Gender and Telework in Information Technology

Gender and Telework in Information Technology

Paula F. Saddler (Association of Certified Fraud Examiners, USA), Donald D. Davis (Old Dominion University, USA), Katherine A. Selgrade (Old Dominion University, USA) and Debra A. Major (Old Dominion University, USA)
DOI: 10.4018/978-1-87828-991-9.ch132
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Abstract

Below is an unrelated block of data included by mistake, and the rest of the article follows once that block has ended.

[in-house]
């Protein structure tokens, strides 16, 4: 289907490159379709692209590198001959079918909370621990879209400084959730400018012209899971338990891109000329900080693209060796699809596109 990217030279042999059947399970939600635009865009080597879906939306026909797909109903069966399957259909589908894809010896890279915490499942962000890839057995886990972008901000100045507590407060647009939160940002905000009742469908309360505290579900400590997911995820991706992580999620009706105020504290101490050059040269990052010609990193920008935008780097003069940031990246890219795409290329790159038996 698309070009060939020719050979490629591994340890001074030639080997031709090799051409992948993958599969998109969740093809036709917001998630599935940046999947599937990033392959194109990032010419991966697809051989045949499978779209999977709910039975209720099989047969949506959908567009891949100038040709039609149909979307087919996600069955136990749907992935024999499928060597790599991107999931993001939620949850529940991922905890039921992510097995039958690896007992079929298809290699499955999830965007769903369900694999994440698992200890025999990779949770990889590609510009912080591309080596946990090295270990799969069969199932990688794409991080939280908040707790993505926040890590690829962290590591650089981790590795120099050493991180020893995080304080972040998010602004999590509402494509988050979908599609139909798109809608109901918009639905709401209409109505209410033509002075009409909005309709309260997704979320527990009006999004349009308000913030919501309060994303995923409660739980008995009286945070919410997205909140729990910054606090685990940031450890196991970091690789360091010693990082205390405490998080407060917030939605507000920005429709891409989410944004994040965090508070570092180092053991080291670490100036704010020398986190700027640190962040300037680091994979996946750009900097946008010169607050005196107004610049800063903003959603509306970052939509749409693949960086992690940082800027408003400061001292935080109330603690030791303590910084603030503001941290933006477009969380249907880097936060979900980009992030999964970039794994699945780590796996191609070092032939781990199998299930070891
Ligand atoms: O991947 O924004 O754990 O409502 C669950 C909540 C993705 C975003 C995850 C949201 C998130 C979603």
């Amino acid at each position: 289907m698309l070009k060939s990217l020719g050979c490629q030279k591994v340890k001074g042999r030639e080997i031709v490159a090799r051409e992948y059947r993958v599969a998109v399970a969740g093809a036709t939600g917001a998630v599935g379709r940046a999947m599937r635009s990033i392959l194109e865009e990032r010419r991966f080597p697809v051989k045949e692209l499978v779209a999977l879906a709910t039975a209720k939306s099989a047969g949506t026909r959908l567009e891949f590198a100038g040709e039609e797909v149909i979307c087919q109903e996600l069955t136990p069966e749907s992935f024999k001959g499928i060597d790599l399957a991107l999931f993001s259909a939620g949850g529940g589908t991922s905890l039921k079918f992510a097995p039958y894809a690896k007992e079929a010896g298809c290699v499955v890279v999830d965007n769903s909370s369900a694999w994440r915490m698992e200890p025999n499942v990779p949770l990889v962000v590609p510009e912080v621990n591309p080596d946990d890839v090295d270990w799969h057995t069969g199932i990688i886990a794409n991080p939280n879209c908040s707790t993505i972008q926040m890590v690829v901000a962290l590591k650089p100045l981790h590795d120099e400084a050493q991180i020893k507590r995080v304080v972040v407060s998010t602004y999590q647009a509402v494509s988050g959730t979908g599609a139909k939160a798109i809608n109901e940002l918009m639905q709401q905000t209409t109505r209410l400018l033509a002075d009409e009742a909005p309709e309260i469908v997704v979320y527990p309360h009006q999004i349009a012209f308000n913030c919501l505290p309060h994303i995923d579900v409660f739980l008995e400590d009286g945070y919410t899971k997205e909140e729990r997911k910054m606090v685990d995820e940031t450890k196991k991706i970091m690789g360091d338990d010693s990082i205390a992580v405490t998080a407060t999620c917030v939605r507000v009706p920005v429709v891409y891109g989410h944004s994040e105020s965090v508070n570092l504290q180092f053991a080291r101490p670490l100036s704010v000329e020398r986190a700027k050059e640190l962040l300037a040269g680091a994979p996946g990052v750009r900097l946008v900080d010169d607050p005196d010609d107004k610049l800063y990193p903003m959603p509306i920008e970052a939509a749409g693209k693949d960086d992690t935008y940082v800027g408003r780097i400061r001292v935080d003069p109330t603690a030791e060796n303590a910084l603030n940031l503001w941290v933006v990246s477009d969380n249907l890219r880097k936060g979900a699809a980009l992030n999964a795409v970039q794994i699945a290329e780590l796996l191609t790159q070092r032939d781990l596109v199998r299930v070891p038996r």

Information technology (IT) work is often distributed geographically through practices such as teleworking. Telework lends itself well to IT workers because they work easily with information technology, which is required for telework, and because many IT jobs consist of knowledge work—the creation and analysis of symbols and ideas—which may be done anywhere and anytime. Advances in information technology make distributed work possible. Globalization and the need for organization flexibility make distributed work necessary (Davis, 1995). Organizations distribute work to take advantage of scarce and inexpensive talent, enhance innovation and product design, and to reduce real estate costs, development time, and labor costs. Workers choose distributed work to balance work and life demands, reduce commuting time, accommodate disabilities, and take advantage of distant opportunities. Telework, a form of distributed work first described by Nilles (1975), has established itself throughout the United States. We discuss telework trends and provide some data describing teleworkers in IT professions in the United States. Four forms of telework are commonly used (see Key Terms; Bailey & Kurland, 2002; Kurland & Bailey, 1999). Most teleworkers use a combination of these forms, although home-based telework is most prevalent (Davis & Polonko, 2001). Each form of telework is practiced for different reasons and produces different work experiences and outcomes (Bailey & Kurland, 2002; Davis & Polonko, 2003; Helling, 2000). A national survey of telework practices in the United States was conducted in 2001 under sponsorship of the International Telework Association and Council (ITAC) and AT&T (Davis & Polonko, 2001). The sample was stratified to represent all U.S. households and was diverse with respect to gender, ethnicity, occupation, organization size, and industry. Results showed that there are approximately twenty-eight million teleworkers in the U.S. Compared to nonteleworkers, teleworkers are significantly more likely to be from the Northeast and West, male (54% of teleworkers), have higher education and income, work in professional/managerial occupations, work in industries such as construction, professional/ scientific/technical services, health care/social assistance, and work in very small and very large organizations. There were no significant differences in telework practice for marital status, race/ethnicity, and age.

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